Patti Bess: A lasting legacy through food, community
If you ever wanted proof of how the world has progressed and improved in our lifetimes, you only have to look at food.
I, for one, remember growing up in the Midwest when dinner consisted of a large portion of beef or pork and mashed potatoes. As an afterthought, canned vegetables were boiled to near mush texture. Salads consisted of iceberg lettuce and a tomato.
It wasn’t that long ago that finding something besides white bread was like a treasure hunt akin to the search for the holy grail. Whole grains, yogurt, local olive oil, balsamic vinegar, raw nuts and so many other foods we take for granted were nowhere to be found. Farmers’ Markets with fresh picked produce were in their infant stages, and naturally fermented foods were lost to a previous generation of farm wives who cooked from scratch. Organically grown vegetables and fruits were only eaten by hippies, radicals and chefs who had traveled the world and saw new flavor and health possibilities for American cuisine/diet.
In the 1970’s changes to our food culture began evolving and expanding in ways no one had dreamed possible. The credit goes to many farmers, visionaries and chefs that had traveled the world. One young man, who grew up in San Francisco, was gaining knowledge and experience that would eventually lead him to become one of the most informed and influential players in the Organic Farming/Food Movement.
Just as his ancestors had been pioneers in California, Amigo Bob Cantisano, was determined to make the world a better place. Some people are born with a fire in their belly. He was impassioned and had the focus to manifest his ideas. We, here in Nevada County, were lucky to have benefited from one such as this. Amigo Bob distinguished himself by being a singular powerhouse in the organic horticulture field for nearly half a century.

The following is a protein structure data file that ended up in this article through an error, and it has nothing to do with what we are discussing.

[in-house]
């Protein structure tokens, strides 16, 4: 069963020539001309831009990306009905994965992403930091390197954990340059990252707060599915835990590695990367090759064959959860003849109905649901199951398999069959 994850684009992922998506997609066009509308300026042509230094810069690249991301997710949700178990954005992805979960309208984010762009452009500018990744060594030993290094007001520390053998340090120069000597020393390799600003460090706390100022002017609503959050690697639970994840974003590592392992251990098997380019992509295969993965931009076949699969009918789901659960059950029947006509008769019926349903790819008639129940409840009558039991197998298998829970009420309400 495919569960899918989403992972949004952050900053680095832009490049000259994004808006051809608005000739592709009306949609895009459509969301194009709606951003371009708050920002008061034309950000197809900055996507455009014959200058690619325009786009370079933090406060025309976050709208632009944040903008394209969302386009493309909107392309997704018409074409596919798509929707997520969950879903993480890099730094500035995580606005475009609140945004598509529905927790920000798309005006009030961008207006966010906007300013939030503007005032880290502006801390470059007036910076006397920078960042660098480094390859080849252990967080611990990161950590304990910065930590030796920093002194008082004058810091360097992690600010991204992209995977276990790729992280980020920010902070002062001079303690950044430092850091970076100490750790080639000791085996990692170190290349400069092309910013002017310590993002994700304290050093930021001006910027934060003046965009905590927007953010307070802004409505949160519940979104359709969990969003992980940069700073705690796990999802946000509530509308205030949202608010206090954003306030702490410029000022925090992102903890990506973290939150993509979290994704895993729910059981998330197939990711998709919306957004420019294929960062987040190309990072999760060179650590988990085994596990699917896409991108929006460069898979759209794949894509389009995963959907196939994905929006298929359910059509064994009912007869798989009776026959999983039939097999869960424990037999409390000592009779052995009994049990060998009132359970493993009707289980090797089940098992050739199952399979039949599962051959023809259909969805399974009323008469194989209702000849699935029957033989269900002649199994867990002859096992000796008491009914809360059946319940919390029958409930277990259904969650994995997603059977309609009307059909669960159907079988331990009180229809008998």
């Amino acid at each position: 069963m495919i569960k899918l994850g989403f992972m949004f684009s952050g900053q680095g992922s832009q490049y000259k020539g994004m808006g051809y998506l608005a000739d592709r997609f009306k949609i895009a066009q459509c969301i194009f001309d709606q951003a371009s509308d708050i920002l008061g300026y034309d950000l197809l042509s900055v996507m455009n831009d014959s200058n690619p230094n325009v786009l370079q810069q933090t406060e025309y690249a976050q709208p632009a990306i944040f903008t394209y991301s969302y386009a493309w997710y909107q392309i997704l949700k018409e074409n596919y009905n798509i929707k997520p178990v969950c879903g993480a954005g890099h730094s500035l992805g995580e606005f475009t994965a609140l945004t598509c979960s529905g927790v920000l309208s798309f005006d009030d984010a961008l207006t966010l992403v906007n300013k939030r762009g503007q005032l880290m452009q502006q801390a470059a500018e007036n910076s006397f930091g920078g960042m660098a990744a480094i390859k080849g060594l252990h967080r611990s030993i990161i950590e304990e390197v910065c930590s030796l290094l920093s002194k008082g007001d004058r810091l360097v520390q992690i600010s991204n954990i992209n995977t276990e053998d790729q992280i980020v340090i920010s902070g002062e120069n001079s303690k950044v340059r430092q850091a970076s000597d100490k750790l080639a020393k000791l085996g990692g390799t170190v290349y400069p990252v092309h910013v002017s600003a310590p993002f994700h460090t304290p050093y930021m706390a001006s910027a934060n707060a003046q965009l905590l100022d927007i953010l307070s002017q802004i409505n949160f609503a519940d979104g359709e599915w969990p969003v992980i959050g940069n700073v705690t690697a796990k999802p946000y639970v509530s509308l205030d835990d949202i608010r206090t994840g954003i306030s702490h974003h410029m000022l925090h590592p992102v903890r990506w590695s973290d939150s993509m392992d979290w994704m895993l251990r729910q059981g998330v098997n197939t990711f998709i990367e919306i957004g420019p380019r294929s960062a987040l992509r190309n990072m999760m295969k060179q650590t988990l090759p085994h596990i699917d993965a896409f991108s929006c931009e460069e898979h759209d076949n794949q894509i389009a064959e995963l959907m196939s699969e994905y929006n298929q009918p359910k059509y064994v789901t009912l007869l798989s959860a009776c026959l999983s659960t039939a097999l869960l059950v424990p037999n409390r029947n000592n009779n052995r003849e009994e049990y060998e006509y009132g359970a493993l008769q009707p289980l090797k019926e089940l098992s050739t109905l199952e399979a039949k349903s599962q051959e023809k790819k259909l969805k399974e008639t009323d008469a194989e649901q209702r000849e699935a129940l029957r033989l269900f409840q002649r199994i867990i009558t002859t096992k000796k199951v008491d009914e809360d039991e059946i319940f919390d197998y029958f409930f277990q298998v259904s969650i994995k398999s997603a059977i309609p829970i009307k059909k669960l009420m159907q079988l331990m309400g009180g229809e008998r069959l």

I met him through his radio show on KVMR, called Organic Matters. On the radio he lived out one of his primary life goals — that information should be free and accessible to anyone; not hoarded by the few for their own enrichment. In his rich baritone voice and with a great sense of humor, he answered garden questions every month for more than 25 years. I’ve watched at various events in the county where folks surrounded him asking questions about lady bugs, compost or white flies. He always had time for answers. Amigo Bob taught many of us how to eat and grow our own food without toxic chemicals.
Kalita Todd, his ex-wife, recalled that Amigo was blessed with a photographic memory. In his early years, he parked himself in the UC Davis Agricultural library gleaning information from pre-World War II articles before the mass acceptance and use of chemical additives to our soils began; when conventional agriculture was primarily organic.
She recalled a drive through Truckee when Cantisano saw an abandoned store front and made up his mind that it was the perfect place for a Co-op grocery. We the People Food Co-op was born, and many other stores followed in the years to come.
With support from friends and family, Amigo founded Peaceful Valley Farm Supply and the Eco Farm Conference which has been held annually in Monterrey for the past 41 years. Both of which brought supplies and information to the burgeoning organic farm and food movement.